Had A Dream About You Baby is an organ-driven rocking blues that, had it appeared on Blonde On Blonde would have been hailed as a work of genius. To me, it is not too dissimilar to some of the  upbeat bluesy numbers from that 1965-66 period. 

Ugliest Girl In The World is another fast tempo number with clearly throwaway, tongue-in-cheek lyric. I really haven't got a problem with this album.  It is the superior product to the previous two. 

I think most people seem to accept that the shuffling, rhythmic, gospelly fun of Silvio is a good track that begs more than one listen, for sure. Dylan sounds confident and enthusiastic on the track and the backing vocals add their own vitality to it.

It seemed to be de rigeur to slate pretty much every second Dylan release as being an "embarrassment" and praise every other one as being "a return to form". This is a myopic view in my opinion. 

Ninety Miles An Hour (Down A Dead End Street) is a soulful piece of gospel. Sure, it's not Tangled Up In Blue but what the heck, I like it anyway. 

Similarly, if Dylan wants to record Shenandoah in a folky, gospel style, so what? Again, I actually really like it. Springsteen gets away with it, why not Dylan? I think it's great. 

The closing track of this short album, Rank Strangers To Me has Dylan at his bleakest. It is a slow-tempo, haunting ballad of the sort that the afore-mentioned Springsteen would do over the next few years too. It is a bit of a hidden gem, with a sumptuous bass line.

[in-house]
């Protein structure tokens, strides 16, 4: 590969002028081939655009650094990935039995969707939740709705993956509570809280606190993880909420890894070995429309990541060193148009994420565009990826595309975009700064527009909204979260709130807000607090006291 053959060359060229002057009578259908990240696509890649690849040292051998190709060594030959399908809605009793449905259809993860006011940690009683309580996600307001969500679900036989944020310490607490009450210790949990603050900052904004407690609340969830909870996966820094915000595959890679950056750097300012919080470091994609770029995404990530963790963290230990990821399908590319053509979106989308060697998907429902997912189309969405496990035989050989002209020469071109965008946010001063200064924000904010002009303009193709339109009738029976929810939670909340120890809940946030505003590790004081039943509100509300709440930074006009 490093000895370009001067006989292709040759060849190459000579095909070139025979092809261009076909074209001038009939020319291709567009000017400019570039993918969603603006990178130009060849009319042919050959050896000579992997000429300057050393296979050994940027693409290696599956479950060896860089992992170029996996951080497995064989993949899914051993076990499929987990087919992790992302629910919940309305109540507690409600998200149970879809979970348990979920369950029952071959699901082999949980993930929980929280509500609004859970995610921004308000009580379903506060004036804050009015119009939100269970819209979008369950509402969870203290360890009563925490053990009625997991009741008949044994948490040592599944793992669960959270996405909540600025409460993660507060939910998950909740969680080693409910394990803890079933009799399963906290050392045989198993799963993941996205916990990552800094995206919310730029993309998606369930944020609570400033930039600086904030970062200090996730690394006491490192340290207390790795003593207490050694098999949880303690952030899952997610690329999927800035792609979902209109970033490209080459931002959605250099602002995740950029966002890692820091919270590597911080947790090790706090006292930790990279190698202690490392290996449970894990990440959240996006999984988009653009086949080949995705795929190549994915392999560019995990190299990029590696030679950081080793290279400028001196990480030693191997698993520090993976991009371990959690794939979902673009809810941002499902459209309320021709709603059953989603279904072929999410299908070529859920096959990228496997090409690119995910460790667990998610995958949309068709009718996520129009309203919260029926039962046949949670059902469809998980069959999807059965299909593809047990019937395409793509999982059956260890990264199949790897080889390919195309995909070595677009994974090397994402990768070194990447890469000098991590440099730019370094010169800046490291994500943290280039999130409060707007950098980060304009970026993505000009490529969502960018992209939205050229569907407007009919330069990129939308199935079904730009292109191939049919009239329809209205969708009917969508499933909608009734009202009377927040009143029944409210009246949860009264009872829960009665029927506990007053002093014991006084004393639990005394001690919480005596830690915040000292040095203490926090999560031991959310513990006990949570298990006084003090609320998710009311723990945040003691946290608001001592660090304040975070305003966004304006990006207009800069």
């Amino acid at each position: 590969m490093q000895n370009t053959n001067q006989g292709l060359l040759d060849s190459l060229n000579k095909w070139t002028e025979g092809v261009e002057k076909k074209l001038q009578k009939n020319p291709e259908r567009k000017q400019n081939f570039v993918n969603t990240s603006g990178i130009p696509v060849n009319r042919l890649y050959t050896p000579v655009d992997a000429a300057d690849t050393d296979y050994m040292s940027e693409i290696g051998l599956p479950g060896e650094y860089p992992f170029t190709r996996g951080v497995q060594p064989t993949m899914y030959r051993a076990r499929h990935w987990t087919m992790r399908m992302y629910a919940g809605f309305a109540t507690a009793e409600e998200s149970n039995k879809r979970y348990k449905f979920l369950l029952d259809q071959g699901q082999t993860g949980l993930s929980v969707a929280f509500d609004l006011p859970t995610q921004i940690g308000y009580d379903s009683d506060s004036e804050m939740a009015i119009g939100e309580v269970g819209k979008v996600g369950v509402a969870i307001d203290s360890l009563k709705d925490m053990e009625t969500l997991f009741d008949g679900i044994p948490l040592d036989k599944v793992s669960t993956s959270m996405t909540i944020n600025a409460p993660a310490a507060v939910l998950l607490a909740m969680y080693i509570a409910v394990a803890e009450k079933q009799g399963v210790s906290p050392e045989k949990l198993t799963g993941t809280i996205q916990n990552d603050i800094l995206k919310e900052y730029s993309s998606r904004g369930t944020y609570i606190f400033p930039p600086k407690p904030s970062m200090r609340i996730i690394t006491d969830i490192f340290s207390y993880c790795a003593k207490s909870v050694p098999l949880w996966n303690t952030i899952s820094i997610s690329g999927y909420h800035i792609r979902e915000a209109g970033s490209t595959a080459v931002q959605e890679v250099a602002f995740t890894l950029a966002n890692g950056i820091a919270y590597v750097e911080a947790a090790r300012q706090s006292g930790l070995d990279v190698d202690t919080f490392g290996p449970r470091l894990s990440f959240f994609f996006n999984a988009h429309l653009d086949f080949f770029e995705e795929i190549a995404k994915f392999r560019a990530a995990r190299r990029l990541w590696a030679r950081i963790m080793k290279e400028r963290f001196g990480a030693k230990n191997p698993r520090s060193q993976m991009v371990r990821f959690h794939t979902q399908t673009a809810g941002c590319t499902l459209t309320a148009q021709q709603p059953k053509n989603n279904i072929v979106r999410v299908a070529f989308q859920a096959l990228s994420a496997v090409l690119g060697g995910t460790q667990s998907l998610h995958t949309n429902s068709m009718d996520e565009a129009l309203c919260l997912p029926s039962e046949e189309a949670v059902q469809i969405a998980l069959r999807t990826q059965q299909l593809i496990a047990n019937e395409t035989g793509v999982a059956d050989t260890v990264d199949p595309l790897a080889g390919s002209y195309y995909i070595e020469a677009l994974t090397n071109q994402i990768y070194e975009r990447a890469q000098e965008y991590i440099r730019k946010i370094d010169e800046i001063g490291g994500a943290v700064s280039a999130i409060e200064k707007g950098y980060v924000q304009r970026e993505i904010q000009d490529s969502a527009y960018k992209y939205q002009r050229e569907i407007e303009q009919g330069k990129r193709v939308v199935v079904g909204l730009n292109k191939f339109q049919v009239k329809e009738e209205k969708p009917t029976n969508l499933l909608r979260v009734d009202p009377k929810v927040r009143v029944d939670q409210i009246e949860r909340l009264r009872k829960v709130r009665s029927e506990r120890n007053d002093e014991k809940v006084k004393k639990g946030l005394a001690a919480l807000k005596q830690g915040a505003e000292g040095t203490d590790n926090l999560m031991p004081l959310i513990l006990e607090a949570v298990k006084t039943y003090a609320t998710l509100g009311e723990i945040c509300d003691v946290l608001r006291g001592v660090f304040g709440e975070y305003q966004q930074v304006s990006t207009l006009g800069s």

Many have cited this as a nadir in Dylan's career. I would beg to disagree a little, I do not mind the album as much as they seem to. It is certainly nowhere near as bad as "Dylan" and, personally, I much prefer it to the strange New Morning. Whenever I listen to it, I am always pleasantly surprised.

Oh Mercy (1989)

Political World/Where Teardrops Fall/Everything Is Broken/Ring Them Bells/Man In The Long Black Coat/Most Of The Time/What Good Am I?/Disease Of Conceit/What Was It You Wanted/Shooting Star  

"One of my favourites is 'Man in the Long Black Coat,' which was written in the studio, and recorded in one take"  - Daniel Lanois                            

After the two previously-mentioned, poorly-received eighties-style synthesiser-dominated albums in Empire Burlesque (1985) and Knocked Out Loaded (1986), plus another critically-panned one in the bluesy Down In The Groove (1988), Bob Dylan, supposedly washed-out and past it, surprised everyone by coming up with a classic. After this album, came another comparative clunker in Under The Red Sky (1990). All very odd. It was, indisputably, though, his finest album since 1983's Infidels.
Dylan employed the services of Daniel Lanois, who had produced the phenomenally successful The Joshua Tree for U2. The production was quite deep, bassy and haunting and matched Dylan's mostly sombre-ish, introspective material. Conversely, however it kicks off with the toe-tapping, lively, rhythmic romp of Political World, which sees Dylan's band on top form, at a frantic rocking pace. The sound quality is also excellent, having been remastered as part of the HDCD series.

Where Teardrops Fall is a beautiful, yearning slow tempo song with a country twang to it.

Everything Is Broken sees a return to the bassy, almost Cajun rocking tempo and it is a most addictive song. The bass is a big and thumping, there is also some superb harmonica and Dylan's voice is strong and confident, as he tells us how "everything is" indeed, "broken". Lanois's production has brought a warmth of sound and a powerhouse solidity of a backbeat. There is nothing muddy or undercooked about it. 

A personal favourite of mine is the plaintive New Morning-esque, piano and organ backed Ring Them Bells. Dylan's voice is sad throughout the song and developing that appealing ageing croak by now.